Can solar energy power a catamaran?

Discussion in 'Multihulls' started by EscapeArtist, Sep 4, 2016.

  1. Timothy
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    Timothy Senior Member

  2. groper
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    groper Senior Member

    Looks good, looks expensive... spend the same money on a sailboat and it will still be far more suitable and practical for private coastal crusing :)
     
  3. Stumble
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    Stumble Senior Member

    They took an old racing catamaran (sail) added a bunch of length, stripped the sailing gear and added solar power... The all up budget for this is something in the $5m range.

    I will bet you right now that the new boats best distance per day is <50% her old record under sail. And that her average trip speed will be a fraction of what it was before the refit.

    Obviously multihulls should be faster than a monohull, so compare her to the fastes monohull on the water right now (Commanche). They are both 100', both have transatlantic range, and both cost a fortune to run, Commanche on her worst day will cover more ground than this expensive 'proof of concept.'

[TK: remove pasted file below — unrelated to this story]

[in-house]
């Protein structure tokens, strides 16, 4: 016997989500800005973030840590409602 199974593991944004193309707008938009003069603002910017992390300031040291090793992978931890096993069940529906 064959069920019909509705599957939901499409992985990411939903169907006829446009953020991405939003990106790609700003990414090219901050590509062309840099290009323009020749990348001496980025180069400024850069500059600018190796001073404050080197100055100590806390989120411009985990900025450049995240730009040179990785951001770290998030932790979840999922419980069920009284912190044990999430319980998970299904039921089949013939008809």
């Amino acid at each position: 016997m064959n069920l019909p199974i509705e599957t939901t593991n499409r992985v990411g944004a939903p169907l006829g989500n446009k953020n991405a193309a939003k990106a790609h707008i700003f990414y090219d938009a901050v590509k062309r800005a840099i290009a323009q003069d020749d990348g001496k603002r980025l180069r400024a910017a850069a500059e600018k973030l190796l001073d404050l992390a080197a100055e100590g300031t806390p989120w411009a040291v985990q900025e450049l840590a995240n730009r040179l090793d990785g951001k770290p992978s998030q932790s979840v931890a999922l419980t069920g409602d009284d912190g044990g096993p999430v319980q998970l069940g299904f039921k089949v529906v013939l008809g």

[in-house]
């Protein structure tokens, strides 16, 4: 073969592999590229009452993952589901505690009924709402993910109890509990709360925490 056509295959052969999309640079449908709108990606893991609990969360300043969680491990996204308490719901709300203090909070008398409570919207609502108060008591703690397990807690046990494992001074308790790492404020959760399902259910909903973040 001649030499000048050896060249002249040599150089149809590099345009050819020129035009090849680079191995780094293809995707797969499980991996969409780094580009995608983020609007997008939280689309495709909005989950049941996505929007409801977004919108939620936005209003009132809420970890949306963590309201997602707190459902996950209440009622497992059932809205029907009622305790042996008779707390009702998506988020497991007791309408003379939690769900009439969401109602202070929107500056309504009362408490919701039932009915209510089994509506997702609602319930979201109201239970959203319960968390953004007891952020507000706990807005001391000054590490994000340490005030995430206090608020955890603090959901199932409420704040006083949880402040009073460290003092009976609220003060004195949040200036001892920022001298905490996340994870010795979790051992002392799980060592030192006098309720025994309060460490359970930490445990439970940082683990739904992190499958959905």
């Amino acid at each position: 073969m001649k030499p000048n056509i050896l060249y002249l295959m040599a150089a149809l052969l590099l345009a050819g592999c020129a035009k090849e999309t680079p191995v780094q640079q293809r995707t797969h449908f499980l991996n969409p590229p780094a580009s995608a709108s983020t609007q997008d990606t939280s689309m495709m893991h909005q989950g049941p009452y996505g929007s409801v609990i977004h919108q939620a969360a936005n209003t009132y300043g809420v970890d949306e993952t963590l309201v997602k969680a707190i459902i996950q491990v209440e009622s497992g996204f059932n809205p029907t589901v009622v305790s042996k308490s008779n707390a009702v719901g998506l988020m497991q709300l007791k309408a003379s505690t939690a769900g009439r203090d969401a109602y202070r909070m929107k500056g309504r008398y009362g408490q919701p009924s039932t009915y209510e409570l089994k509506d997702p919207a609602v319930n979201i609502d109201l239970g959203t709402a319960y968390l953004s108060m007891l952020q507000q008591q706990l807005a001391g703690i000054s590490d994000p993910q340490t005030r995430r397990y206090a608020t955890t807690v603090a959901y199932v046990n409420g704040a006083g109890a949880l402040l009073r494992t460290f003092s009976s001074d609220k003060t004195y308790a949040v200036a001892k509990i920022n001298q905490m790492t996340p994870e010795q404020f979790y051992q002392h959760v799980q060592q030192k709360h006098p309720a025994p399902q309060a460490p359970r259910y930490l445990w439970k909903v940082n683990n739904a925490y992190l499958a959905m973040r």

I'll put $100 down right now that a reasonably fast 40' sailboat will have a higher average crossing speed than this 100' solar sailor.
     
  4. groper
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    groper Senior Member

    The interesting concept they are employing is the hydrogen energy storage system as opposed to a battery. Excess solar and wind energy is converted to hydrogen via electrolysis membrane - presumably one of the latest higher efficiency types which may net them upto 50% round trip efficiency. About half the efficiency of lithium battery energy storage, but hydrogen energy storage has a much higher energy density- surpassing diesel. The weight of the fuel cell and electrolysis system has to be accounted for however.